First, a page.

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This Miles Standish beheld, as he entered, and heard them debating . What were an answer befitting the hostile mesSage and menace, Talking of this and of that, contriving, suggest* ing, objecting ; One voice only for peace, and that the voice of - the Elder, Judging it wise and well that some at least were converted, Rather than any were slain, for this was but Christian behavior l Then outspake Miles Standish, the stalwart Captain of Plymouth, Muttering deep in his throat, for his voice was husky with anger, “What! do you mean to make war with milk and the water of roses? Is it to shoot red squirrels you have your how
There on the roof of the church, or is it to shoot red devils? Truly the only tongue that is understood by a Savage Must be the tongue of fire that speaks from the mouth of the cannon l’” Thereupon answered and said the excellent - Elder of Plymouth, Somewhat amazed and alarmed at this irreverent language: “Not so thought Saint Paul, nor yet the other Apostles; Not from the cannon's mouth were the tongues of fire they spake with !” But unheeded fell this mild rebuke on the Captain, Who had advanced to the table, and thus continued discoursing: “Leave this matter to me, for to me by right it pertaineth.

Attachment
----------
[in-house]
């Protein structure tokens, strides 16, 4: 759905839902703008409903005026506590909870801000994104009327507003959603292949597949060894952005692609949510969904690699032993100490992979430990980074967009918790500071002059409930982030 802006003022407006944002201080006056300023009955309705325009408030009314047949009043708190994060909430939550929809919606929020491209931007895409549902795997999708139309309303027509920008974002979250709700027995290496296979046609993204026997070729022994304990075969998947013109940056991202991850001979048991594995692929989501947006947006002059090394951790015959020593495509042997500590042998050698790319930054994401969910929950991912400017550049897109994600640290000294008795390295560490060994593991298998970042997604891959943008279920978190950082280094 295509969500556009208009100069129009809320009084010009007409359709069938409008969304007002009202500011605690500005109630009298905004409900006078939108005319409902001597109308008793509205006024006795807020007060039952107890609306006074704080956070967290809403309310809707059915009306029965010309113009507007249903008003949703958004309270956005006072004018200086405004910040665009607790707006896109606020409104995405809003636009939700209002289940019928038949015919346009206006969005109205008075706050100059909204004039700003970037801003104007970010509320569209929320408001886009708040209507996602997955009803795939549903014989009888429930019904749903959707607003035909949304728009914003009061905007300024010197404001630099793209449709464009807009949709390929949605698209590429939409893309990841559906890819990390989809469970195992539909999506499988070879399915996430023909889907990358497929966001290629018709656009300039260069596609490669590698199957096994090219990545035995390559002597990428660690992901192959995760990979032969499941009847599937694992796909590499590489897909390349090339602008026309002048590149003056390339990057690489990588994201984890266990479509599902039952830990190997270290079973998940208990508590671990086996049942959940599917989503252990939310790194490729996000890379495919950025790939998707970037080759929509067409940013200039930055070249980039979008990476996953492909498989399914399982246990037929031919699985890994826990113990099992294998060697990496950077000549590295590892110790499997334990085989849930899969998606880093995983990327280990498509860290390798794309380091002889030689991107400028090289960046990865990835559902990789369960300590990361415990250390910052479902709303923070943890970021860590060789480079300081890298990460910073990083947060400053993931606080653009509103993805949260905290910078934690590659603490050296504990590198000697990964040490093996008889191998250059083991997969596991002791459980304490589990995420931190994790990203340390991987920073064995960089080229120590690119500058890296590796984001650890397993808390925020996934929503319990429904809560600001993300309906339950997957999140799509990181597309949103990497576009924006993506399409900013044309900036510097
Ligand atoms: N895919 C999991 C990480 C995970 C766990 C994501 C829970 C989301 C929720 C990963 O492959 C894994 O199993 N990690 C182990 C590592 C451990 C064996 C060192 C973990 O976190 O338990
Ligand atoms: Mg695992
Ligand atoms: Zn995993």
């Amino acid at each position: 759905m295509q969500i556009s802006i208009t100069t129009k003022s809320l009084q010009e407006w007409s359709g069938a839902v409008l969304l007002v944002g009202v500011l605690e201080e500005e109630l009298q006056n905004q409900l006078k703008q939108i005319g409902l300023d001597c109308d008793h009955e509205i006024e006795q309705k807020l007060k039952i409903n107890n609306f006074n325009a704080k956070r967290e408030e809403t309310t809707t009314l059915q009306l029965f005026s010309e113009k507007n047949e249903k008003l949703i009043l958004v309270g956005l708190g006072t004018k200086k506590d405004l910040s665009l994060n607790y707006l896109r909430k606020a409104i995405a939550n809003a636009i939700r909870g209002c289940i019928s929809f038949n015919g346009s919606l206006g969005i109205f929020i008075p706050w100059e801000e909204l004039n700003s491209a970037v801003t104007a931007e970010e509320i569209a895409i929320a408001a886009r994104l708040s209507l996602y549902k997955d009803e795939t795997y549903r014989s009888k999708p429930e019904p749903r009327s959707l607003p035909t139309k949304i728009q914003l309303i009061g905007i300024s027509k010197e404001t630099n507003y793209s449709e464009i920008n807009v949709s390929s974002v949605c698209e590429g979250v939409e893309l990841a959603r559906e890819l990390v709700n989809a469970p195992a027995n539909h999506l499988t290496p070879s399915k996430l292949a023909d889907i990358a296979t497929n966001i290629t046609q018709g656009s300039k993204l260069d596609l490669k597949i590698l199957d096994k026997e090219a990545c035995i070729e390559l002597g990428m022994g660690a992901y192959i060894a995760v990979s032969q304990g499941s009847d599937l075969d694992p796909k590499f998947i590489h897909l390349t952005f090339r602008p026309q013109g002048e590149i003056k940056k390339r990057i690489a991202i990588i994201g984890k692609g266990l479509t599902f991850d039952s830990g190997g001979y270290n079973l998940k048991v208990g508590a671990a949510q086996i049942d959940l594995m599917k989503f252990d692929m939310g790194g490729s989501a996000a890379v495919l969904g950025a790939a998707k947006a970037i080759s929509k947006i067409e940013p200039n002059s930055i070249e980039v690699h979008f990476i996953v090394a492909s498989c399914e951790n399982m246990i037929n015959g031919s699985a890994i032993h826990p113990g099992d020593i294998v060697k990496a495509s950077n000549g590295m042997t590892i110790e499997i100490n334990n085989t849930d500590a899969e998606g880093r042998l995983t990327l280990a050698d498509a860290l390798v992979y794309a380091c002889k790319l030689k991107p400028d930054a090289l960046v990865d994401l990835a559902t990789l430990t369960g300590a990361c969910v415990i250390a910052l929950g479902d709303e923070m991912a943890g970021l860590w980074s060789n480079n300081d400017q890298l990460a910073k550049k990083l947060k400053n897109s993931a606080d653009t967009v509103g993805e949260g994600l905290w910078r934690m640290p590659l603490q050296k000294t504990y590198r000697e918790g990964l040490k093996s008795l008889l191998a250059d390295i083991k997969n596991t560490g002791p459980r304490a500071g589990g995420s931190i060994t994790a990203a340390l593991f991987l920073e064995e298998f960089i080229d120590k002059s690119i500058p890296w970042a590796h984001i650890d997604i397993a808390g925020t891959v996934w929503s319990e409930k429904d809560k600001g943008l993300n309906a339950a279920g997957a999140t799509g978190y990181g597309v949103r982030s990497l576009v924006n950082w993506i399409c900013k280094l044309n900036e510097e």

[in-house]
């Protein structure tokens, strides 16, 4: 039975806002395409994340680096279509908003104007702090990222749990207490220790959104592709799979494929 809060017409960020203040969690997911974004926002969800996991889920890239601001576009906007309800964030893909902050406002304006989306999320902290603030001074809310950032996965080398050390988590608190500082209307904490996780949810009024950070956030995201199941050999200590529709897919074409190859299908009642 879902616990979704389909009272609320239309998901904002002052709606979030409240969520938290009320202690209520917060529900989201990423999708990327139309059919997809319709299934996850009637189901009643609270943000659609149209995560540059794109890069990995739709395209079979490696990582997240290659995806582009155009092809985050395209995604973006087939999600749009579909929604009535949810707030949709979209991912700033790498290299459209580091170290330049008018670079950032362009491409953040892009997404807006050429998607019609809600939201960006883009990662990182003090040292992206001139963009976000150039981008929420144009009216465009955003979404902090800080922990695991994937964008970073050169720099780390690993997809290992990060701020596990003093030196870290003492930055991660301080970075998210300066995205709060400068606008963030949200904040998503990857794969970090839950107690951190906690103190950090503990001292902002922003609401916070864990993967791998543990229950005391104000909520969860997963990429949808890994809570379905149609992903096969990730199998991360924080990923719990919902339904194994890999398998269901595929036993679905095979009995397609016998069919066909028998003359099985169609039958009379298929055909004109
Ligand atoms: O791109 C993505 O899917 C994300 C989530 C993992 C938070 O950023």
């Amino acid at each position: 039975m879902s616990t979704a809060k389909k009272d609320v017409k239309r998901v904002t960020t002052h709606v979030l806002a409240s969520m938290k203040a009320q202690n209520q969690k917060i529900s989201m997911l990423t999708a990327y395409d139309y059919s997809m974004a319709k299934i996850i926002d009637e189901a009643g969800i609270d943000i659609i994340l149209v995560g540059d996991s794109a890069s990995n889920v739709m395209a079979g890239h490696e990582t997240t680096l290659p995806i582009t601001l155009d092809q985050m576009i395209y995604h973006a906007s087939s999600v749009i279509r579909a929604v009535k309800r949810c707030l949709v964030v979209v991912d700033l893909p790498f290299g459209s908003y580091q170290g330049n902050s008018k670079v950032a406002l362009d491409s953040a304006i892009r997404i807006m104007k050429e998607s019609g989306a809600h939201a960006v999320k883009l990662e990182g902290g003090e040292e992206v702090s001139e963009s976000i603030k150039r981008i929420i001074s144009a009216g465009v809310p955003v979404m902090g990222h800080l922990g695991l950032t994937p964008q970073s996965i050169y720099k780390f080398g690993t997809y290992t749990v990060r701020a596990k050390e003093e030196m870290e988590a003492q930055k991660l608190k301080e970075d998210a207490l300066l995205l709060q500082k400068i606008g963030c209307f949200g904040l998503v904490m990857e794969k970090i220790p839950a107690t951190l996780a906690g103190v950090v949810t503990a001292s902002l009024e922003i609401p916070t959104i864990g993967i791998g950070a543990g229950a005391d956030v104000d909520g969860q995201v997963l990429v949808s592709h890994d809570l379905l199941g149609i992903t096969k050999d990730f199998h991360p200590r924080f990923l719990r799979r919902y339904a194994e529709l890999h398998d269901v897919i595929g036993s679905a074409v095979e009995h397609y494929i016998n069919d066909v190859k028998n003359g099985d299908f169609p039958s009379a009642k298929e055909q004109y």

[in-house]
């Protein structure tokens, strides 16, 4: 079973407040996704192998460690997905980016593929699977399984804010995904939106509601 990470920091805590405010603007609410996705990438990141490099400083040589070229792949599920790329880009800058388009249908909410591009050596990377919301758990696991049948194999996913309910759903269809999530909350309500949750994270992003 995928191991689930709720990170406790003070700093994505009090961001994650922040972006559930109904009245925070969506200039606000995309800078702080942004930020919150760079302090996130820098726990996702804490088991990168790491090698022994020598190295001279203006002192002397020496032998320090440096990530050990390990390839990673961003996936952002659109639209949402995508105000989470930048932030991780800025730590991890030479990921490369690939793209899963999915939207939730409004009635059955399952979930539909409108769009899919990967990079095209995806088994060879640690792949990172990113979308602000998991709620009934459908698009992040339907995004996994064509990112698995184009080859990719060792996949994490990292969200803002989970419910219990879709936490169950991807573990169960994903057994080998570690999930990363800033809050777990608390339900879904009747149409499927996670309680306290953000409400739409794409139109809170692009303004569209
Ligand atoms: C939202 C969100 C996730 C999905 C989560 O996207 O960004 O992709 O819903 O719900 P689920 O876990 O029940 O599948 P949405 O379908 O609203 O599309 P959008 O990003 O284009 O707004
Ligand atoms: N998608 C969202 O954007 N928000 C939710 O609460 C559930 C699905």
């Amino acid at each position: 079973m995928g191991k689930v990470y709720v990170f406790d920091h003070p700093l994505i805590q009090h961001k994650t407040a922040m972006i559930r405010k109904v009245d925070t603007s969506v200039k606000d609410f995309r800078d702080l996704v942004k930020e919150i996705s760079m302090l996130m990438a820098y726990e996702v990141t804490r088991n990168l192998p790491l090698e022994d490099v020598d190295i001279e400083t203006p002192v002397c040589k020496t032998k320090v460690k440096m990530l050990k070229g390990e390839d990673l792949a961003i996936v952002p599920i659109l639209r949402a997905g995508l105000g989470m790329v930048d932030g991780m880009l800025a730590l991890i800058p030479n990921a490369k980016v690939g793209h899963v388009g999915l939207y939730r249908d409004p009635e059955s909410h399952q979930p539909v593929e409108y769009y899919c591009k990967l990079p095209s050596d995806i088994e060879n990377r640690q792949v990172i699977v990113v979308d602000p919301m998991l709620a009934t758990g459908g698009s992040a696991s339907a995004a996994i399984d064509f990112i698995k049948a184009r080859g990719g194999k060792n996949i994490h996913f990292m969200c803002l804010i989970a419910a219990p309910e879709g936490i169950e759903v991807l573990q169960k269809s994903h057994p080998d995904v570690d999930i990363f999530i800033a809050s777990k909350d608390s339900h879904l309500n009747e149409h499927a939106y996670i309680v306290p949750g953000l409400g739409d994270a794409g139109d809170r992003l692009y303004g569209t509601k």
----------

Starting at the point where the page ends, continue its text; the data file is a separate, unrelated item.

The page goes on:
War is a terrible trade; but in the cause that is righteous, Sweet is the smell of powder; and thus I an
swer the challenge l’”
Then from the rattlesnake’s skin, with a sudden, contemptuous gesture, Jerking the Indian arrows, he filled it with powder and bullets Full to the very jaws, and handed it back to the savage, . Saying, in thundering tones: “Here, take it ! this is your answer l’” Silently out of the room then glided the glistening Savage, Bearing the serpent’s skin, and seeming himself like a serpent, Winding his sinuous way in the dark to the
depths of the forest.
JUST in the gray of the dawn, as the mists uprose from the meadows, There was a stir and a sound in the slumbering village of Plymouth; **, Clanging and clicking of arms, and the order imperative, “Forward l’” Given in tone suppressed, a tramp of feet, and then silence. . Figures ten, in the mist, marched slowly out of the village. Standish the stalwart it was, with eight of his
Led by their Indian guide, by Hobomok, friend of the white men, Northward marching to quell the sudden revolt of the Savage. Giants they seemed in the mist, or the mighty men of King David; Giants in heart they were, who believed in God and the Bible, Ay, who believed in the Smiting of Midianites and Philistines. * Over them gleamed far off the crimson banners of morning; Under them loud on the sands, the serried billows, advancing, Fired along the line, and in regular order retreated.
Many a mile had they marched, when at length the village of Plymouth Woke from its sleep, and arose, intent on its